Lee Daniels poses with Momo, one of her two furry companions. (Diane Urbani de la Paz/for Peninsula Daily News)

Lee Daniels poses with Momo, one of her two furry companions. (Diane Urbani de la Paz/for Peninsula Daily News)

Port Angeles woman finds a home through Peninsula Home Fund

PORT ANGELES — The tiny apartment sits atop a steep stairway. A few blocks from downtown, it’s plain as can be, inside and out.

One bright morning, Lee Daniels turns a visitor’s attention to what she sees as the saving grace.

“That view,” she said.

The Olympic Mountains, wearing a shawl of clouds, rise high above the city. The south-facing window gives her a straight shot to them.

“It feels so open and free,” said Daniels, who knows the feeling of being cornered by enormous bills.

With medical expenses and meager disability benefits, she struggled to pay her rent, and was facing eviction.

Daniels heard about the Olympic Community Action Programs, contacted the agency and found she qualified for a small grant from the Peninsula Home Fund.

The fund, supported 100 percent by contributions from local residents, “saved my skin,” she said.

A $200 grant made the difference. Without the Home Fund’s hand up, said Daniels, 60, “I would have been living in my truck.”

Daniels worked earlier this year with Crystal Wayman, an OlyCAP client services specialist in Port Angeles. She praised Wayman and the agency’s staff, saying “they take this stuff personally,” and are experts in connecting people with local resources.

Daniels, who lived with her husband in Sequim for 19 years, never saw herself asking for help like this.

“I was blissfully happy,” living on their farm, growing vegetables, selling fresh eggs, learning about organic gardening, helping her spouse with their landscaping business.

“I was not a complainer,” she added When the going gets bumpy, “my dad taught me to put my big-girl pants on.”

But the past several years have dealt her a series of steep challenges. Her 28-year marriage ended; she found herself with a mortgage she couldn’t pay and no car to drive.

And Daniels, who dressed smartly in white blouse, sweater and jeans, suffers from ankylosing spondylitis, an inflammation of the spine that can cause the vertebrae to fuse. There is no cure, and she has had to cope with related health problems.

Then she reunited with her husband. They rented a little house in Port Angeles. The reconciliation didn’t last, and Daniels was again left without a place to live.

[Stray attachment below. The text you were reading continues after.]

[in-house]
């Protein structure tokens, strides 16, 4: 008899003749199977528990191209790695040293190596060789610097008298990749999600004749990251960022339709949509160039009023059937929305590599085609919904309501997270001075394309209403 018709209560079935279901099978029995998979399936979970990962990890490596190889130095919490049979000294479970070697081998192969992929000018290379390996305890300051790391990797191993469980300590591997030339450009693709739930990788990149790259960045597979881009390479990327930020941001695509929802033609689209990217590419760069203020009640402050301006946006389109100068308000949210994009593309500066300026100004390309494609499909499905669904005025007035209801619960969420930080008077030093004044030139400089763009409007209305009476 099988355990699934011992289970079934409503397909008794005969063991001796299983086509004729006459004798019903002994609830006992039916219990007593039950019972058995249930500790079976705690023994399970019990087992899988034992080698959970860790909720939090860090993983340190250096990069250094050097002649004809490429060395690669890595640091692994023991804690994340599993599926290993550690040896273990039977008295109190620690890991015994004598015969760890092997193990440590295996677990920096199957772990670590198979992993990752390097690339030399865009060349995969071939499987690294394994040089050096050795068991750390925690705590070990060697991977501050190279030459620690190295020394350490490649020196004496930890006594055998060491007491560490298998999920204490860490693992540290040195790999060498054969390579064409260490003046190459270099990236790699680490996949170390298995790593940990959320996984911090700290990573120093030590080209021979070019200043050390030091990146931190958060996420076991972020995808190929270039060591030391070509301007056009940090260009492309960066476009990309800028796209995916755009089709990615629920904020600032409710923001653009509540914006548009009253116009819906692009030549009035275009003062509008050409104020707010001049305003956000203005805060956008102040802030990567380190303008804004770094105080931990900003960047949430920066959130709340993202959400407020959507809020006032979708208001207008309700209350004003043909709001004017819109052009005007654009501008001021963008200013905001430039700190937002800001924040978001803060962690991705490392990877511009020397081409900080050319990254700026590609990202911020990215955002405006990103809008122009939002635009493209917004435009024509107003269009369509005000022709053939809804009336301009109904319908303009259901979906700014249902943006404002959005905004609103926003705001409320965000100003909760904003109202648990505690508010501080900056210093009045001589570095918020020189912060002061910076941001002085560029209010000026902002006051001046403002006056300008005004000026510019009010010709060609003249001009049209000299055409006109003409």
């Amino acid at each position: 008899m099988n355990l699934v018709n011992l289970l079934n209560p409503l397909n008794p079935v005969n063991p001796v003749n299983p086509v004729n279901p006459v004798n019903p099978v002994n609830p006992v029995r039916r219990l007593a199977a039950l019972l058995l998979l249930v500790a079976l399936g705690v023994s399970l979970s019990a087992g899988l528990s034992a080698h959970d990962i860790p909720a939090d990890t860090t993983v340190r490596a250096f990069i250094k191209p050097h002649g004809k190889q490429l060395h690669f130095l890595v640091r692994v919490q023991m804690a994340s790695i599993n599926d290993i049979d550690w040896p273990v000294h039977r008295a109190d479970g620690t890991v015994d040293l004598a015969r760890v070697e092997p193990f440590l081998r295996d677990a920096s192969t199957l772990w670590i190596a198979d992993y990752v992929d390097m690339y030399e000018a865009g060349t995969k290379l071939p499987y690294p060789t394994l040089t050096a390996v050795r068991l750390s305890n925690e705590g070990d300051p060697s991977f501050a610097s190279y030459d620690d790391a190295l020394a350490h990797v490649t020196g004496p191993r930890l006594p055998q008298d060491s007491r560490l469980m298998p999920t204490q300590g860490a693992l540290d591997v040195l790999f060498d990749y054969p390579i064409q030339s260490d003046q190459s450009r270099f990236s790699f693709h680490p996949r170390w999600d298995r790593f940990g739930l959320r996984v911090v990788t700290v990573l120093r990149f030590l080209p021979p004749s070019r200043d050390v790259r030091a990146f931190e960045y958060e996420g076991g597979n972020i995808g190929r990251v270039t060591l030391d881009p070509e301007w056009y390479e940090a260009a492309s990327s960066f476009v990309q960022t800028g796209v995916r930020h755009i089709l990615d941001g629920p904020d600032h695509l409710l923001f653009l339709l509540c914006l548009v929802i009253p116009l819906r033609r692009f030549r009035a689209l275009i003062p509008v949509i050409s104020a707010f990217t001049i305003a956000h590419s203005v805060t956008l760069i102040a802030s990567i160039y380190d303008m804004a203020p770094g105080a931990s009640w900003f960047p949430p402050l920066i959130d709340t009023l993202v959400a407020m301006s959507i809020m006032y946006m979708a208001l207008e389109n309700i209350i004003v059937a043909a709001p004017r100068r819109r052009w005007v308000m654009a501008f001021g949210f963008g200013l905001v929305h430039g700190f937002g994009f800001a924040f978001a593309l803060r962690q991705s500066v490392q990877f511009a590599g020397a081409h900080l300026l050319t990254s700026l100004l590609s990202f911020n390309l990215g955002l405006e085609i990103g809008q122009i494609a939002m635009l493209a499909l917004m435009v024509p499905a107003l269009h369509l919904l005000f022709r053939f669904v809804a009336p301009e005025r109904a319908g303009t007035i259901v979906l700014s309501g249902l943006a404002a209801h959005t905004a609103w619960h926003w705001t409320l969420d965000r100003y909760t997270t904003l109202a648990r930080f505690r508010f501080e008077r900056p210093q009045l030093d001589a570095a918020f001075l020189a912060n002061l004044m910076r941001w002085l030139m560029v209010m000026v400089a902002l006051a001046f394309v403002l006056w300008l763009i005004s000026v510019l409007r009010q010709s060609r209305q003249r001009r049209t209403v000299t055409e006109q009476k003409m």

In her search for an apartment, she met a property manager from John L. Scott Real Estate. This woman showed her the unit she lives in now, Daniels recalls, and told her, “it’s yours if you want it.”

The woman, now Daniels’ landlady, is Valerie Lape.

“I don’t believe in angels,” she said, “but Valerie is an angel.”

Lape laughed when she heard this. That’s not what people typically call Realtors and property managers, she said. But seriously, Lape knows how difficult it can be for tenants who are on fixed incomes to pay rent. She’s heard of $300 increases in Port Angeles.

With allies such as Lape and OlyCAP, things are looking up for Daniels. She shares her apartment with Scooter, her Samoyed-Australian shepherd cross, and Momo the Chihuahua; they’re good company on these wintry days.

Daniels was also able to get much-needed hearing aids from the local Lions Club’s program.

“These are the Sputnik of hearing aids,” she joked, likening the devices to the earliest spacecraft, launched by the Soviets in 1957.

The new year, for Daniels, brings a new outlook.

“I’d like to finish moving in here,” she said. “I’m looking forward to going on without thoughts of ‘back then.’ ”

Her former life over, “it’s time to move forward — physically too.” Daniels’ health prevents her from going far from her doorstep. But she wants to do some crafting, and just enjoy time with her pets. Taking them out for walks — going up and down those stairs — keeps her active.

Daniels also finds Port Angeles suits her.

“People here are upbeat,” she said, “even though there’s a lot of poverty.” Not far from her front door, she sees women and men looking for places to sleep outside.

“I’ve taken them blankets. I’ve taken them peanut butter and jelly,” she said.

“These are people, like you and me.”

________

Diane Urbani de la Paz, a former features editor for the Peninsula Daily News, is a freelance writer living in Port Townsend.

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